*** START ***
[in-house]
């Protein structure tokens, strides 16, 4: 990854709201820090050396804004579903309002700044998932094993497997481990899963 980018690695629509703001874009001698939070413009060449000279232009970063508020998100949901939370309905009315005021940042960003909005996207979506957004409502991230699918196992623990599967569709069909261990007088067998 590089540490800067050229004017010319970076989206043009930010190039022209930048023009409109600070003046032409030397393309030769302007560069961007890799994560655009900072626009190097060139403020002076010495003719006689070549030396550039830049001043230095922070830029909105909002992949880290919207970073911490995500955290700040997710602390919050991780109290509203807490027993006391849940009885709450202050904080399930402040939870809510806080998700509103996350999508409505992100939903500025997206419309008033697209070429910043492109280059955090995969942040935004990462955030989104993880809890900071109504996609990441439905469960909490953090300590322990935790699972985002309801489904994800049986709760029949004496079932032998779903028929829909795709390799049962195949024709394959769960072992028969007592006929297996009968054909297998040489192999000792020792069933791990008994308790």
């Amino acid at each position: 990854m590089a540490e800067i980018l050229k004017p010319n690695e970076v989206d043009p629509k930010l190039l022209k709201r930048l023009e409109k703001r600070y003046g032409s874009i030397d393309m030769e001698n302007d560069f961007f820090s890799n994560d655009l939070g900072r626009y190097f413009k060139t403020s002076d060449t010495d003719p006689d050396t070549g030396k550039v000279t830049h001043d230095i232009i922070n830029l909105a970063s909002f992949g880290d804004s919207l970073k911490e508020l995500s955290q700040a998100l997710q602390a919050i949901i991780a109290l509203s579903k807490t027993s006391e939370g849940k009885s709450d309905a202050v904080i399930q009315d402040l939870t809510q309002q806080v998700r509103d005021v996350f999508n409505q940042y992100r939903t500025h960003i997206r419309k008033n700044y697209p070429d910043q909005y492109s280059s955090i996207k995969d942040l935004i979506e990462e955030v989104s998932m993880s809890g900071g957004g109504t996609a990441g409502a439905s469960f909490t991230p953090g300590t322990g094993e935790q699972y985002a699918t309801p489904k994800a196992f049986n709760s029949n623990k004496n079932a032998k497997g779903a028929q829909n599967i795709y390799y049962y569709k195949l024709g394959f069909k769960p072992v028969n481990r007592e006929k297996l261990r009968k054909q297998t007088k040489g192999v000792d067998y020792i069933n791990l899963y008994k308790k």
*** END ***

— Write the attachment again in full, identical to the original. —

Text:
[in-house]
């Protein structure tokens, strides 16, 4: 990854709201820090050396804004579903309002700044998932094993497997481990899963 980018690695629509703001874009001698939070413009060449000279232009970063508020998100949901939370309905009315005021940042960003909005996207979506957004409502991230699918196992623990599967569709069909261990007088067998 590089540490800067050229004017010319970076989206043009930010190039022209930048023009409109600070003046032409030397393309030769302007560069961007890799994560655009900072626009190097060139403020002076010495003719006689070549030396550039830049001043230095922070830029909105909002992949880290919207970073911490995500955290700040997710602390919050991780109290509203807490027993006391849940009885709450202050904080399930402040939870809510806080998700509103996350999508409505992100939903500025997206419309008033697209070429910043492109280059955090995969942040935004990462955030989104993880809890900071109504996609990441439905469960909490953090300590322990935790699972985002309801489904994800049986709760029949004496079932032998779903028929829909795709390799049962195949024709394959769960072992028969007592006929297996009968054909297998040489192999000792020792069933791990008994308790």
């Amino acid at each position: 990854m590089a540490e800067i980018l050229k004017p010319n690695e970076v989206d043009p629509k930010l190039l022209k709201r930048l023009e409109k703001r600070y003046g032409s874009i030397d393309m030769e001698n302007d560069f961007f820090s890799n994560d655009l939070g900072r626009y190097f413009k060139t403020s002076d060449t010495d003719p006689d050396t070549g030396k550039v000279t830049h001043d230095i232009i922070n830029l909105a970063s909002f992949g880290d804004s919207l970073k911490e508020l995500s955290q700040a998100l997710q602390a919050i949901i991780a109290l509203s579903k807490t027993s006391e939370g849940k009885s709450d309905a202050v904080i399930q009315d402040l939870t809510q309002q806080v998700r509103d005021v996350f999508n409505q940042y992100r939903t500025h960003i997206r419309k008033n700044y697209p070429d910043q909005y492109s280059s955090i996207k995969d942040l935004i979506e990462e955030v989104s998932m993880s809890g900071g957004g109504t996609a990441g409502a439905s469960f909490t991230p953090g300590t322990g094993e935790q699972y985002a699918t309801p489904k994800a196992f049986n709760s029949n623990k004496n079932a032998k497997g779903a028929q829909n599967i795709y390799y049962y569709k195949l024709g394959f069909k769960p072992v028969n481990r007592e006929k297996l261990r009968k054909q297998t007088k040489g192999v000792d067998y020792i069933n791990l899963y008994k308790k």